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Understanding the Effects of Selection on Genetic Diversity

Overview | Selection and Sequencing | Analysis | People | Publications


Provide the foundation for understanding the effects of selection on genetic diversity in cotton.

To begin to connect the phenotypic and genetic data to the process of domestication, we will employ a population genetic approach. An important goal for crop plants and their wild relatives is to understand the patterning of overall genetic diversity with a species (see special issue of Annals of Botany, 10/07). Molecular data provide the necessary context for key aspects of a species’ history and genetic structure, including:

  1. inferring crop origins and their subsequent diffusion pathways;
  2. quantifying levels and apportionment of genetic variation within modern cultivars and the myriad landraces and populations comprising the wild-to-domesticated continuum;
  3. elucidating the phylogeographic history of divergence and recombination;
  4. assessing the severity of genetic bottlenecks and gene pool relationships;
  5. determining the history of intraspecific and interspecific gene flow;
  6. assessing the nature and genomic location of selection; and
  7. revealing genome wide patterns of recombination and linkage disequilibrium.

Here we propose to generate the first genome-wide DNA sequence-based analysis of nucleotide diversity for G. hirsutum, building on a wealth of previously generated data and taking advantage of the genomic tools that we and others have produced. In doing so we hope to fulfill or set the stage for the promises enumerated above. In addition, this work, with its experimental design, will:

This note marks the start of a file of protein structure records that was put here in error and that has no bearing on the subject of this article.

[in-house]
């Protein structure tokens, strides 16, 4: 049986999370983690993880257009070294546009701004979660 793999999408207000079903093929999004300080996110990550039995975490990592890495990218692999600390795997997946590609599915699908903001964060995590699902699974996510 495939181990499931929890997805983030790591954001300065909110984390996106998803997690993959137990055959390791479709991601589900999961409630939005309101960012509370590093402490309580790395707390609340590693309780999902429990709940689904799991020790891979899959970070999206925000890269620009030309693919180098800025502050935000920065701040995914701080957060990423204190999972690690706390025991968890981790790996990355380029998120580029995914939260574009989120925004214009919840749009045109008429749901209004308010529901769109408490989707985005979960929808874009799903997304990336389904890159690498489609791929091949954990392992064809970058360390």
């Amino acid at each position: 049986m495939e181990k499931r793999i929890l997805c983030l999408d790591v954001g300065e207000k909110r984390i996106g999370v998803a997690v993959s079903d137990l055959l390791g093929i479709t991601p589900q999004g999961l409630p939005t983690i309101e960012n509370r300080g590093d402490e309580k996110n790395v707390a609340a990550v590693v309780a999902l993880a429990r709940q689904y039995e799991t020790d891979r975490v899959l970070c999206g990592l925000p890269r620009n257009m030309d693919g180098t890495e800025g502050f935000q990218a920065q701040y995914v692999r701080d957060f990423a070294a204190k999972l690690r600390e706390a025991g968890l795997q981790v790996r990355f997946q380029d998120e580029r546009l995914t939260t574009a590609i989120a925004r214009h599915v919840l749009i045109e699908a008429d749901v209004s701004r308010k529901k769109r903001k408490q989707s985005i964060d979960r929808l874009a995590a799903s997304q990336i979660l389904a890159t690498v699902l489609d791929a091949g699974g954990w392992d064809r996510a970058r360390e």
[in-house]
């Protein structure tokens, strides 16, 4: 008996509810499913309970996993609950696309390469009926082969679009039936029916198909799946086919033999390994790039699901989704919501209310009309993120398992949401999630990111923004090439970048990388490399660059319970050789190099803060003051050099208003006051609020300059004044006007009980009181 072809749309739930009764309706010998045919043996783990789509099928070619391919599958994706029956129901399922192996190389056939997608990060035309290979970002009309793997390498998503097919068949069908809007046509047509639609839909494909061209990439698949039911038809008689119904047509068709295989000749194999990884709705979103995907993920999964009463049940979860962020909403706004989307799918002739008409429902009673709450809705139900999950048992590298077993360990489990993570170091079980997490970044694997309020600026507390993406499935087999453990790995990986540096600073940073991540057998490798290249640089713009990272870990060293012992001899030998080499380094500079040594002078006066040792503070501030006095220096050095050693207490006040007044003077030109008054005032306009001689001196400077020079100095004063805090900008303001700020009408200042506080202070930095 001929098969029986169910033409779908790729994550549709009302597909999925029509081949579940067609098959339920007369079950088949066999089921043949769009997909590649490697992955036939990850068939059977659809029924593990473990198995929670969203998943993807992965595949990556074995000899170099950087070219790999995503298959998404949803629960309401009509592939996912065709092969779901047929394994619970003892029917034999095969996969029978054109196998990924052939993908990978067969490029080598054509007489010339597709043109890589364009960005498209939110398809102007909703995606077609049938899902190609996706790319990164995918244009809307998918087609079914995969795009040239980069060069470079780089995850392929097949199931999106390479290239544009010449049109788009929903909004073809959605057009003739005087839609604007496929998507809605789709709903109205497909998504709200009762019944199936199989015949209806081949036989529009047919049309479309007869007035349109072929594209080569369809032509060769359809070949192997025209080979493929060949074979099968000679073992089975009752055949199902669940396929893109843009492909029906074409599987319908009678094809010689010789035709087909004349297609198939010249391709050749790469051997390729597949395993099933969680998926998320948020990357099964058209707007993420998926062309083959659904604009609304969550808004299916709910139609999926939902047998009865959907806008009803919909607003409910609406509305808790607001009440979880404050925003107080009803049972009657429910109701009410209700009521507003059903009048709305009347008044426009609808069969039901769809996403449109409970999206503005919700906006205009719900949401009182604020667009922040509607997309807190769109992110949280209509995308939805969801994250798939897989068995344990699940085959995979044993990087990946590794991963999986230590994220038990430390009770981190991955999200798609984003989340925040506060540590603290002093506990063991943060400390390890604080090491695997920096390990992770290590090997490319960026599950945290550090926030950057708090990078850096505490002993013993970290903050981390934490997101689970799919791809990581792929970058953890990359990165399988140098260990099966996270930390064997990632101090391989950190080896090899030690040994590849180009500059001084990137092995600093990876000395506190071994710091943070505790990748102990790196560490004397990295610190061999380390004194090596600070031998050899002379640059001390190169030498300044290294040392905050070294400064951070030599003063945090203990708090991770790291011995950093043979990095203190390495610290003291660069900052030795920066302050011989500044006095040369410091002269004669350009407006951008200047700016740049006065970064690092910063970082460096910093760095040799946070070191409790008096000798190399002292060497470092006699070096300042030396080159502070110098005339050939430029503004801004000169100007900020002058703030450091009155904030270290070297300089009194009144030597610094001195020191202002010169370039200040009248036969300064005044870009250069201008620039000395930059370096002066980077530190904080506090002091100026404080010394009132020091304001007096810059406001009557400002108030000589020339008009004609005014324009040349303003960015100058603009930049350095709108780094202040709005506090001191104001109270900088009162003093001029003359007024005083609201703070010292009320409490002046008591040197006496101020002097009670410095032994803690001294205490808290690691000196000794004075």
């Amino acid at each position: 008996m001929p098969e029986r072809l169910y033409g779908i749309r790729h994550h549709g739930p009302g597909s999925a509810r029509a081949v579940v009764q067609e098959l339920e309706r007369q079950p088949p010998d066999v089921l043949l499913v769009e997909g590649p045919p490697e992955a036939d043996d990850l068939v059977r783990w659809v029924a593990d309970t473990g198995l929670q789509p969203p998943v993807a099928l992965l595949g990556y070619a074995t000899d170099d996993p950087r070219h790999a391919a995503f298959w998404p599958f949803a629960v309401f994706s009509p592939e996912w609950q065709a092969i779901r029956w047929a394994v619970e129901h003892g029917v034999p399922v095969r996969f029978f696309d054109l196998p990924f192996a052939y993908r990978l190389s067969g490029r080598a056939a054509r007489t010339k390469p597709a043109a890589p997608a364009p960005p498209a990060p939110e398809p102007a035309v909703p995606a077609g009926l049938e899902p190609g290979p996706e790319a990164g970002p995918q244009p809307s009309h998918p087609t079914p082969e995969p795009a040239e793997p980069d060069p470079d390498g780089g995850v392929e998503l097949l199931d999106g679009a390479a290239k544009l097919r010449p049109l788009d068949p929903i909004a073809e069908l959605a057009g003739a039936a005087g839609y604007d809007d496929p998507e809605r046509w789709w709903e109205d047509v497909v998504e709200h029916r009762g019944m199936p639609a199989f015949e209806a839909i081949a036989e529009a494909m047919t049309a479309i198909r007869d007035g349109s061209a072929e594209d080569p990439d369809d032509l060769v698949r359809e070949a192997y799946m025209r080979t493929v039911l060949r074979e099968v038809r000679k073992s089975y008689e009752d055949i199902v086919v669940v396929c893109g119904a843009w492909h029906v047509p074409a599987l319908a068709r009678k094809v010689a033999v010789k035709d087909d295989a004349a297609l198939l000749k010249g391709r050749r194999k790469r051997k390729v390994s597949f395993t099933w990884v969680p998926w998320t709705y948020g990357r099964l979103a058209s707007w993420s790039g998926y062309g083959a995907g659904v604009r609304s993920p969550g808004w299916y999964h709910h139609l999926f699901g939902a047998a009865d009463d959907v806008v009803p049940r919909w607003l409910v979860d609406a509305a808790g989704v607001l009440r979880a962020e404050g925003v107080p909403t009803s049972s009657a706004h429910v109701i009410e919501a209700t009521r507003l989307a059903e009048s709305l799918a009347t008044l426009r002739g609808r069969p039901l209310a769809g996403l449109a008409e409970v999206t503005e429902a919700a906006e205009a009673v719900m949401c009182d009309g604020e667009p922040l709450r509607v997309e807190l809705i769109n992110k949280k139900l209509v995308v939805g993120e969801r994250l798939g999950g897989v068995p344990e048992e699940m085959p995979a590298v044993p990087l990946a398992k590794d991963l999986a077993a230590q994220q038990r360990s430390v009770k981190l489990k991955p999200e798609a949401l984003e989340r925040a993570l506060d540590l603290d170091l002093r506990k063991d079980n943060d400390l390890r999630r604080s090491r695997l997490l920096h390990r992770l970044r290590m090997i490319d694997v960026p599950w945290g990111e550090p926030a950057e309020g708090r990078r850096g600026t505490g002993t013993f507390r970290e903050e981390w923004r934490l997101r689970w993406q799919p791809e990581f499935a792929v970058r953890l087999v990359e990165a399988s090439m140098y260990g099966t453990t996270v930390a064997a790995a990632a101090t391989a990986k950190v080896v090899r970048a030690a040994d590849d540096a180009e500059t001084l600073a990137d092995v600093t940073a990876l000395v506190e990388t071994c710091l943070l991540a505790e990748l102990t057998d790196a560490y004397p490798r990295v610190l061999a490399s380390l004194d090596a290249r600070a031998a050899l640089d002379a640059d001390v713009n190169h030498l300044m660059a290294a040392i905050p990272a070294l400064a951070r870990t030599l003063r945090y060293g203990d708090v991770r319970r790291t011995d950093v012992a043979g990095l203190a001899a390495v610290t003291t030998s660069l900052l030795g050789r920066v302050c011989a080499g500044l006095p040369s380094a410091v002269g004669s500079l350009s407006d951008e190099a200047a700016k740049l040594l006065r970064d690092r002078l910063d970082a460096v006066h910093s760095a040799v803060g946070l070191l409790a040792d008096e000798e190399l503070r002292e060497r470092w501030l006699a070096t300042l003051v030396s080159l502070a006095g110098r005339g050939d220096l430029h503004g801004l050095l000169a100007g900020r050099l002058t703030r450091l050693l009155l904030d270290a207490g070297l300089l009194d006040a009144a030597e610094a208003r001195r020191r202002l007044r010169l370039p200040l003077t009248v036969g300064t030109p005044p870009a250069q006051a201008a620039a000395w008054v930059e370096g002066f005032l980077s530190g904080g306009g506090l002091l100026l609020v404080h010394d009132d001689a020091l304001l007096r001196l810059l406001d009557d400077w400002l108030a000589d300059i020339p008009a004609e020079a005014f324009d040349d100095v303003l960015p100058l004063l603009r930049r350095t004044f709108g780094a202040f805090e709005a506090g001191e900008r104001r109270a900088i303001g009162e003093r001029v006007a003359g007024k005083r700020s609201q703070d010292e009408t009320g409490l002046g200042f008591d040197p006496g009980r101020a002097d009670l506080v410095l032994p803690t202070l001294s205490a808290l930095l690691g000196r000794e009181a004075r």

1. provide a context for population genetic-based inferences regarding the targets of artificial selection.
  2. quantify the genome-wide patterns of nucleotide diversity for 50 homoeologous gene pairs, thereby testing our previously published but hitherto mysterious observation of unequal mutation rates in the two co-resident genomes of allopolyploid cotton.

Specifically, we propose here to generate sequence data in two stages: first, for 50 pairs of homoeologs (100 genes total), distributed broadly throughout the genome, for each of a carefully selected set of 40 accessions (or cultivars) spanning the wild-to-domesticated continuum; and second, for an additional 50 genes implicated by comparative expression profiling and phenotypic variation as possibly being targets of human selection. This impressive data set will permit us to address the nine objectives enumerated above, in the process enabling future investigations (not proposed here) of association mapping and the effects of selection.

Plant material.

Modern Upland cotton cultivars are day-length neutral annuals developed following thousands of years of selection from perennial antecedents with shorter, sparser fiber. As often is the case with crop plants, this history was accompanied by extreme reductions in genetic diversity. As a species, G. hirsutum encompasses a wealth of morphological and ecological diversity, as underscored by a taxonomic and nomenclatural history that includes ~30 specific epithets; most of this diversity has not been captured in modern breeding lines. Our earlier allozyme and RFLP analyses of circa 250 nuclear loci provide an assessment of relationships among landraces, wild forms, and cultivars; this will guide our selection of material to include here. In addition to including approximately 15 cultivars representing the primary gene pool of modern cotton commerce, we will include 25 accessions from the Mesoamerican center of diversity, including wild and primitively domesticated forms. All accessions either are in Wendel’s collection or are readily available from the US National Cotton Germplasm Center in College Station. Plants will be grown in the greenhouse in Ames.

We welcome your comments and suggestions.